POW Survivor Shares Her Story
● By Richard DuPertuis
Bravery, Honor and Respect
Story and Photo By Richard DuPertuis
Redding resident Dorothy Huff carries a special gratitude for her country’s veterans. They saved her life. Captured by Japan months after it entered World War II, she and her family fought starvation in captivity for about three years before U.S. forces liberated the Los Banos internment camp in the Philippines.
Huff, then 11-year-old Dorothy Riffel, had accompanied her College Place, Wash., family to Mindanao, the southernmost island of the Philippines, to serve five years as Seventh-day Adventist missionaries. By 1941, she, two older siblings and their mother and father enjoyed a peaceful life on the coast in Cagayan.
That life was shattered by the Japanese bombing at Pearl Harbor on Dec. 7.
Nearly 75 years later, Huff looks back on the day her family gathered around the radio to hear Franklin Roosevelt’s declaration of war. “I can remember my mother crying, tears just flowing down because we so far away from our homeland,” she says. “We were the only Americans in this little town.”
They fled inland to hide among villagers. Months later, says Huff, leaflets dropped from planes ordered all Americans on the island to turn themselves in. “The Japanese said if we don't surrender by a certain time, ‘We will shoot you when we find you,’” Huff says. Along with two other missionary families, they reported to the new authorities.
They were briefly detained in what Huff describes as a “filthy” native shack, where family members contracted respiratory infections. Next they were trucked to an abandoned cabaret, where they were housed with about 200 other Americans. “Our quarters were chalk lined,” she says. “Ours was about 11 by 14. No curtains. No nothing. This was your spot.”
The family of five lived like this for about a year. Then they were taken in open trucks to Davao, a full day’s ride which left them badly sunburned. There they were loaded into a cargo ship, which took two weeks to reach Manila. “There was almost no water,” Huff recalls. “And my folks got typhus fever from the rats.”
They ended up in a barracks in Los Banos, an agricultural school campus about 40 miles southeast of Manila that the Japanese had converted into an internment camp.
Here they would live with more than 2,000 other Americans until the Allied raid the morning of February 23, 1945.
Huff says their primary daily concern in captivity was food. The Japanese allowed the American Red Cross to distribute boxes filled with such items as peanuts, corned beef and cans of powdered milk. “One box each, only one time,” Huff recalls. She remembers her father rationing food from those five boxes, a little at a time.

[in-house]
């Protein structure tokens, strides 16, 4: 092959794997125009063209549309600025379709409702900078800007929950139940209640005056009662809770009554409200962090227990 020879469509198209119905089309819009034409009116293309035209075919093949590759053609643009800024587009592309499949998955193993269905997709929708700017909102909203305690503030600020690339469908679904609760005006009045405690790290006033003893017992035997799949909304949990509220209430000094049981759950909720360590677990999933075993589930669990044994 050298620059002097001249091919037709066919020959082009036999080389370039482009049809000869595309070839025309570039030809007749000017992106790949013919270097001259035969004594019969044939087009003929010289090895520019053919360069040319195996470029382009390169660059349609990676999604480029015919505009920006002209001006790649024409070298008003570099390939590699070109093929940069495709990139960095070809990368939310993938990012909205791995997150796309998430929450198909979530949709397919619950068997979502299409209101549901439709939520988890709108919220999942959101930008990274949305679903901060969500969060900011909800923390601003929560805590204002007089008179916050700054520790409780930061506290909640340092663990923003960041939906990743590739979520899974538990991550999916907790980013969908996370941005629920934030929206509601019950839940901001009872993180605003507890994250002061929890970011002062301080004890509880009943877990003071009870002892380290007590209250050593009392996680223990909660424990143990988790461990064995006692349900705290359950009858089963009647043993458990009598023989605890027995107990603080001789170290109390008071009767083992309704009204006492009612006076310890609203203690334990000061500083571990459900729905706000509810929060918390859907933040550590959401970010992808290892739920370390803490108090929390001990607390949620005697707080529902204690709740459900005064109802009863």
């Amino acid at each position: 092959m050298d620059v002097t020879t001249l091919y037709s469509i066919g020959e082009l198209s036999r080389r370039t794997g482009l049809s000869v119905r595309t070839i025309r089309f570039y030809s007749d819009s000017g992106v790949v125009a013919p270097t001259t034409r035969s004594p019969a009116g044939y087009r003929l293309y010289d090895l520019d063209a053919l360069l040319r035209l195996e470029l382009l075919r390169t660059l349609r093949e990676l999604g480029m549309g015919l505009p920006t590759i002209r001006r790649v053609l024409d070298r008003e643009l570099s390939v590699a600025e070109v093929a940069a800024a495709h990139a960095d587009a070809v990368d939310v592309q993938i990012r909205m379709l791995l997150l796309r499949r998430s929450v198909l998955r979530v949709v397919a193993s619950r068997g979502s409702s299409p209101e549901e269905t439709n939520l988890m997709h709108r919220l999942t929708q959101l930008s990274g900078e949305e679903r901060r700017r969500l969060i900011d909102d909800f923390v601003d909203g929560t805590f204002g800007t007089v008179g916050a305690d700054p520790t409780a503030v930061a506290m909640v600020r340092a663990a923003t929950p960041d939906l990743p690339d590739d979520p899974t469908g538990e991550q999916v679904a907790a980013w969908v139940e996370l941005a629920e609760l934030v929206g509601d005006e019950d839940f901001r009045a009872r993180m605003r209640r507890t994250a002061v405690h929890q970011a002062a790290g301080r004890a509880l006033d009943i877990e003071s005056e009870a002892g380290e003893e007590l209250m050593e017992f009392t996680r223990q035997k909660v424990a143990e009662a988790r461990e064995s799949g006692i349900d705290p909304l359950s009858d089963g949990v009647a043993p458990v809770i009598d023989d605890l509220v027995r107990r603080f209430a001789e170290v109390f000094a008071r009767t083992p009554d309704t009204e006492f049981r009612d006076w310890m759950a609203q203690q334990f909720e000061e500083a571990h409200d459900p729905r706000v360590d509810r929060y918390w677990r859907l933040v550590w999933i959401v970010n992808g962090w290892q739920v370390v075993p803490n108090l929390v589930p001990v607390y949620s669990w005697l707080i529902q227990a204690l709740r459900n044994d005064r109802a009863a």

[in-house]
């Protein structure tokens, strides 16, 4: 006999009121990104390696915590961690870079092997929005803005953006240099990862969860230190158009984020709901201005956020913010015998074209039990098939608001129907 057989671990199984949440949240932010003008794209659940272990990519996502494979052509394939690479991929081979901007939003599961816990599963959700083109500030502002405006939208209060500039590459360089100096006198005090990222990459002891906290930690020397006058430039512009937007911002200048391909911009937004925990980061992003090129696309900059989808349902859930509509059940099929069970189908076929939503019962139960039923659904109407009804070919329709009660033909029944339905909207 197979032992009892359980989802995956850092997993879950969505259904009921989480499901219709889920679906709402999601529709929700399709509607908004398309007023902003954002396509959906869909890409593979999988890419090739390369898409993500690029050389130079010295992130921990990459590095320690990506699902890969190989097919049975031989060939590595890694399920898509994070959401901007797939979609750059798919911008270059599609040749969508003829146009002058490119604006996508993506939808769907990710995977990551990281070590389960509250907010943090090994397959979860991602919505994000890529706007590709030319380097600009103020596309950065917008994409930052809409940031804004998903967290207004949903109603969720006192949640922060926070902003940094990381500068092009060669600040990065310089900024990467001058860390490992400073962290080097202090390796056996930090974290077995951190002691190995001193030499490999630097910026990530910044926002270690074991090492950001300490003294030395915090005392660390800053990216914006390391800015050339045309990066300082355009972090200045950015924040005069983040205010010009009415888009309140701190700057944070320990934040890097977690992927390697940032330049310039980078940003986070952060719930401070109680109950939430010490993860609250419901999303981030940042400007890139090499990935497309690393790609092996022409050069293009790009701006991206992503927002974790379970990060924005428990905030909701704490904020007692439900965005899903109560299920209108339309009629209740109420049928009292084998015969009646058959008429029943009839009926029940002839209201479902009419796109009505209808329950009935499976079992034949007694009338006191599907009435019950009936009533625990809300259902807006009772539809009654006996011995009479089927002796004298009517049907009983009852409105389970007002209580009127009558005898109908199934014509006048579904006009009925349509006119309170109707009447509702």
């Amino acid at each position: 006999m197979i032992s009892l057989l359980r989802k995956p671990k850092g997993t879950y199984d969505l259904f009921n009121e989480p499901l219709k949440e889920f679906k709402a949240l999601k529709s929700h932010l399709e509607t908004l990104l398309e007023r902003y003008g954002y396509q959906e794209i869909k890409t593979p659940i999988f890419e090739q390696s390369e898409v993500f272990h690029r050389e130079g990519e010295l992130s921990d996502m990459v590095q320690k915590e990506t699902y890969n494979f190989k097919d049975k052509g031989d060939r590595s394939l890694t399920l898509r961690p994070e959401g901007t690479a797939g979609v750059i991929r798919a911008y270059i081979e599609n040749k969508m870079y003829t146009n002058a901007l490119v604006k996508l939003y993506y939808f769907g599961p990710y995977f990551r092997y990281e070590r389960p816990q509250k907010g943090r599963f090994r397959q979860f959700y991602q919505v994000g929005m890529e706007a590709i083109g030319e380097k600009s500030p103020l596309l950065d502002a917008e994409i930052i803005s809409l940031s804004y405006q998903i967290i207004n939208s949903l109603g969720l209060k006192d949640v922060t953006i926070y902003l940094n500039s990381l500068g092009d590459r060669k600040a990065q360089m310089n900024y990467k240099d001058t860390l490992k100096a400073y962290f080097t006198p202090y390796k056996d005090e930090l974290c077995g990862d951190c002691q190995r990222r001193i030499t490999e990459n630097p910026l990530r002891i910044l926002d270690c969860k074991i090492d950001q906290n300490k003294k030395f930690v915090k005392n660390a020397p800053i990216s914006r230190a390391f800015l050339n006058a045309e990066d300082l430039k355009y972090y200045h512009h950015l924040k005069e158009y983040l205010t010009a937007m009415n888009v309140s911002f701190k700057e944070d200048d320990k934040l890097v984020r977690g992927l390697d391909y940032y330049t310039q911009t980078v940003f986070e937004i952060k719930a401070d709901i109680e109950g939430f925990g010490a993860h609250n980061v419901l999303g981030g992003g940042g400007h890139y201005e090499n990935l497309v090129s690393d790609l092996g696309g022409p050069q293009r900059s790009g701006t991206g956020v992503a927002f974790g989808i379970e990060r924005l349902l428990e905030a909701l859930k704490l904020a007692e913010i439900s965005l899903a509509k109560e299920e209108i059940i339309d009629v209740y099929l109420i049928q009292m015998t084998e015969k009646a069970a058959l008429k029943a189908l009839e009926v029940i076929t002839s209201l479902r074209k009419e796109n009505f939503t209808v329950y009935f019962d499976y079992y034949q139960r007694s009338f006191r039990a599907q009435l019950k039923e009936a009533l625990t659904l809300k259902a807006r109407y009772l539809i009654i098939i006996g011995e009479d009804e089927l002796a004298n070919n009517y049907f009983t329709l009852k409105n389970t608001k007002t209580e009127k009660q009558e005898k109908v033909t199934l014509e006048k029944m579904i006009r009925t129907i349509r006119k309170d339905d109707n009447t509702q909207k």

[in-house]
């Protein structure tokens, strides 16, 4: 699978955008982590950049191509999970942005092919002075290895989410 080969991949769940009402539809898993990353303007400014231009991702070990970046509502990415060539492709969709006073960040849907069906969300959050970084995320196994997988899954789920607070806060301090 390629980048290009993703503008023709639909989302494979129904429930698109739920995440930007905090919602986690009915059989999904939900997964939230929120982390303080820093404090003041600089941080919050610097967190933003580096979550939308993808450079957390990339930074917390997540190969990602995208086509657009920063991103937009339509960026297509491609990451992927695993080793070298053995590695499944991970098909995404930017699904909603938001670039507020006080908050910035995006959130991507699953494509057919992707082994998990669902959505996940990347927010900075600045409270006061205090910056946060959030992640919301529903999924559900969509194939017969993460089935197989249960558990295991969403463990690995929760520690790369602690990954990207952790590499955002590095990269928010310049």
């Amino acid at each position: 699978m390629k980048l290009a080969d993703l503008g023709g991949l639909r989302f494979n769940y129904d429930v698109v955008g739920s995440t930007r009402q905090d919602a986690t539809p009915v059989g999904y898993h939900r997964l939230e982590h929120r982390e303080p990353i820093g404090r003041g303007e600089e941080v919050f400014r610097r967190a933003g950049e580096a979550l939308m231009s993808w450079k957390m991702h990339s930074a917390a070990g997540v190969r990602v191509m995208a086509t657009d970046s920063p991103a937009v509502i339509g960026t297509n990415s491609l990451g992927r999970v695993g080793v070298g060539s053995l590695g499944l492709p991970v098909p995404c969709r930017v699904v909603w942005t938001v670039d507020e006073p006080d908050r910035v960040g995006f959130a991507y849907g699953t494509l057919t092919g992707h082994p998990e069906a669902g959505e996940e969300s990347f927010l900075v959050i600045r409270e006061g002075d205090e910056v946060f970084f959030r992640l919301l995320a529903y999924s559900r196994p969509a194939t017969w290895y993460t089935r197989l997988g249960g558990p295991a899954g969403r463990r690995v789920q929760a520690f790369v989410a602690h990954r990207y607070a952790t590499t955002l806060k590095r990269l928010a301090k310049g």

Huff calls the nourishment provided by their captors a starvation diet. “They took rice and they put a lot of water with it – real soupy. And then we would have just a little bit,” she says. “The internees would sometimes make this into a stew by adding tripe, tail or hoof discarded by the Japanese. It wasn't enough. Every day there would be people dying of starvation, even my friends,” Huff says.
Huff credits the survival of all her family members to their faith. “We believe in God,” she says. “You have to trust in Him daily, moment by moment. You know they say, live one day at a time. Sometimes it was an hour at a time. You never knew what was going to happen.”
What eventually happened was rescue, as much a surprise to the captives as it was to their captors. “We heard this roar. We didn't know what it was,” Huff says. She remembers during the ensuing gunfire she, then a 14-year-old girl, hid under her bed. She stayed there until she heard American voices.
“Not one of us was killed,” she says. “It’s a miracle.”
A combined effort of U.S. and Filipino forces, the Los Banos raid is touted as one of the most successful rescues of the war. Amphibious tractors roared in after planes dropped paratroopers at precisely 7 am. Informed by a camp escapee, Allied forces knew that was when the enemy guard would be exercising, their weapons set aside.
Fifty years after the liberation of Los Banos, Philippines, survivors gathered to commemorate in Los Banos, Calif. It was here that Huff was thrilled to meet one of the commanders who fine-tuned the rescue plan, then Col. Henry J. Muller, Jr., now retired brigadier general.
Ever since, Huff has phoned this World War II veteran at his home in Santa Barbara every February 23 to thank him for saving her. “He’ll turn 100 next year, and he’s as sharp as he can be,” she says. “I tell him, ‘I’m alive because of what you did.’ And he always says he feels honored that God could use him.”
She says she’s glad he believes in God, too.